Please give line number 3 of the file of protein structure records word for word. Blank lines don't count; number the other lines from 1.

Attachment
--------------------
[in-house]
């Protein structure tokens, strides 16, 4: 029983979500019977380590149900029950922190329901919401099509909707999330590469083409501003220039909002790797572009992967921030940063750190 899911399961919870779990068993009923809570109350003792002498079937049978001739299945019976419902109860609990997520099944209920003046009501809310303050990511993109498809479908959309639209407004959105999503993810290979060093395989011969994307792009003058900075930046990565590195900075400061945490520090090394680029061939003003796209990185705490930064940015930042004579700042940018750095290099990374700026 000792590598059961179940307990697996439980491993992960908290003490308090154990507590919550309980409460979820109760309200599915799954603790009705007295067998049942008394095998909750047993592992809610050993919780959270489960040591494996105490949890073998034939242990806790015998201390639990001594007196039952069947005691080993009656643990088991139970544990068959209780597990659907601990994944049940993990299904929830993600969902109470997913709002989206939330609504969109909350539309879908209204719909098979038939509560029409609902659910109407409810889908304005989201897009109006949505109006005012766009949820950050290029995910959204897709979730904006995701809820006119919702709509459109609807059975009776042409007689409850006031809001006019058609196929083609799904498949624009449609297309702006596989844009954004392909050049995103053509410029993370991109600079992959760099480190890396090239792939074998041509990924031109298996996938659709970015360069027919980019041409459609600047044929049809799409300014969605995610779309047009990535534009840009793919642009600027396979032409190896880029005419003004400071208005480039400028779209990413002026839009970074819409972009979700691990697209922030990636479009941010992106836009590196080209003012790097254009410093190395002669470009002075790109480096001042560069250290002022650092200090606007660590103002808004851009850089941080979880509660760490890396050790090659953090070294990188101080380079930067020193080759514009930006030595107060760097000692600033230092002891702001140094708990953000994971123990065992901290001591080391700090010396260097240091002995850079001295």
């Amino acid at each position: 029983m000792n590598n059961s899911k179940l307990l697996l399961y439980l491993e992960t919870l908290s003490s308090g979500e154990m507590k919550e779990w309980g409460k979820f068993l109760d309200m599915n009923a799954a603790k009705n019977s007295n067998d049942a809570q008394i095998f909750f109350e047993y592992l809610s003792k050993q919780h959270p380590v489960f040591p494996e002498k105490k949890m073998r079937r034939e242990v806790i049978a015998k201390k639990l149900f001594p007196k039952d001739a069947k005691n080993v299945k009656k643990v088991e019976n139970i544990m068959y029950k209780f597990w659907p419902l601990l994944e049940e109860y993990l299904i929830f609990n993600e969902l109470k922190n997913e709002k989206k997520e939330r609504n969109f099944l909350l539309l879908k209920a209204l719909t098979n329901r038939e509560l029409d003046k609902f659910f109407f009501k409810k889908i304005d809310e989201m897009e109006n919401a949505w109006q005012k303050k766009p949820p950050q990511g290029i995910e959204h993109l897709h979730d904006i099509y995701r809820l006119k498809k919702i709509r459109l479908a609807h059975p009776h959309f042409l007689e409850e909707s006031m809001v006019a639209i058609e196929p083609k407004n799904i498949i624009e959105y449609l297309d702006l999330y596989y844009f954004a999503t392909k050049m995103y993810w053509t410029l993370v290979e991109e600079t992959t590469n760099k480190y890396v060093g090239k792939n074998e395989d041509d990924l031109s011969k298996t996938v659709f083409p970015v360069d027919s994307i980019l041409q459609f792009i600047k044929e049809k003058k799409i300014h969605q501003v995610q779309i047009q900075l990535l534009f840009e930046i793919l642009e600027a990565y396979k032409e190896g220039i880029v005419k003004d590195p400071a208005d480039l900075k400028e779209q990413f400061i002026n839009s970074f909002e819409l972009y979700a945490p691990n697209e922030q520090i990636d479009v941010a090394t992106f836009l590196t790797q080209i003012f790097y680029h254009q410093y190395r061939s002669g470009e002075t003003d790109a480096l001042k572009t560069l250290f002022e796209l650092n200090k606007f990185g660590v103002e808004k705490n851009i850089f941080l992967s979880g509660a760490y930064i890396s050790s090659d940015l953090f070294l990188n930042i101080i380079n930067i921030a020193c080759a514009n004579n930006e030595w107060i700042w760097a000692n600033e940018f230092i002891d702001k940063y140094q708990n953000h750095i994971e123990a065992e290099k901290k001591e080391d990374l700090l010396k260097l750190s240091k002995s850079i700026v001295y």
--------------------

């Amino acid at each position: 029983m000792n590598n059961s899911k179940l307990l697996l399961y439980l491993e992960t919870l908290s003490s308090g979500e154990m507590k919550e779990w309980g409460k979820f068993l109760d309200m599915n009923a799954a603790k009705n019977s007295n067998d049942a809570q008394i095998f909750f109350e047993y592992l809610s003792k050993q919780h959270p380590v489960f040591p494996e002498k105490k949890m073998r079937r034939e242990v806790i049978a015998k201390k639990l149900f001594p007196k039952d001739a069947k005691n080993v299945k009656k643990v088991e019976n139970i544990m068959y029950k209780f597990w659907p419902l601990l994944e049940e109860y993990l299904i929830f609990n993600e969902l109470k922190n997913e709002k989206k997520e939330r609504n969109f099944l909350l539309l879908k209920a209204l719909t098979n329901r038939e509560l029409d003046k609902f659910f109407f009501k409810k889908i304005d809310e989201m897009e109006n919401a949505w109006q005012k303050k766009p949820p950050q990511g290029i995910e959204h993109l897709h979730d904006i099509y995701r809820l006119k498809k919702i709509r459109l479908a609807h059975p009776h959309f042409l007689e409850e909707s006031m809001v006019a639209i058609e196929p083609k407004n799904i498949i624009e959105y449609l297309d702006l999330y596989y844009f954004a999503t392909k050049m995103y993810w053509t410029l993370v290979e991109e600079t992959t590469n760099k480190y890396v060093g090239k792939n074998e395989d041509d990924l031109s011969k298996t996938v659709f083409p970015v360069d027919s994307i980019l041409q459609f792009i600047k044929e049809k003058k799409i300014h969605q501003v995610q779309i047009q900075l990535l534009f840009e930046i793919l642009e600027a990565y396979k032409e190896g220039i880029v005419k003004d590195p400071a208005d480039l900075k400028e779209q990413f400061i002026n839009s970074f909002e819409l972009y979700a945490p691990n697209e922030q520090i990636d479009v941010a090394t992106f836009l590196t790797q080209i003012f790097y680029h254009q410093y190395r061939s002669g470009e002075t003003d790109a480096l001042k572009t560069l250290f002022e796209l650092n200090k606007f990185g660590v103002e808004k705490n851009i850089f941080l992967s979880g509660a760490y930064i890396s050790s090659d940015l953090f070294l990188n930042i101080i380079n930067i921030a020193c080759a514009n004579n930006e030595w107060i700042w760097a000692n600033e940018f230092i002891d702001k940063y140094q708990n953000h750095i994971e123990a065992e290099k901290k001591e080391d990374l700090l010396k260097l750190s240091k002995s850079i700026v001295y």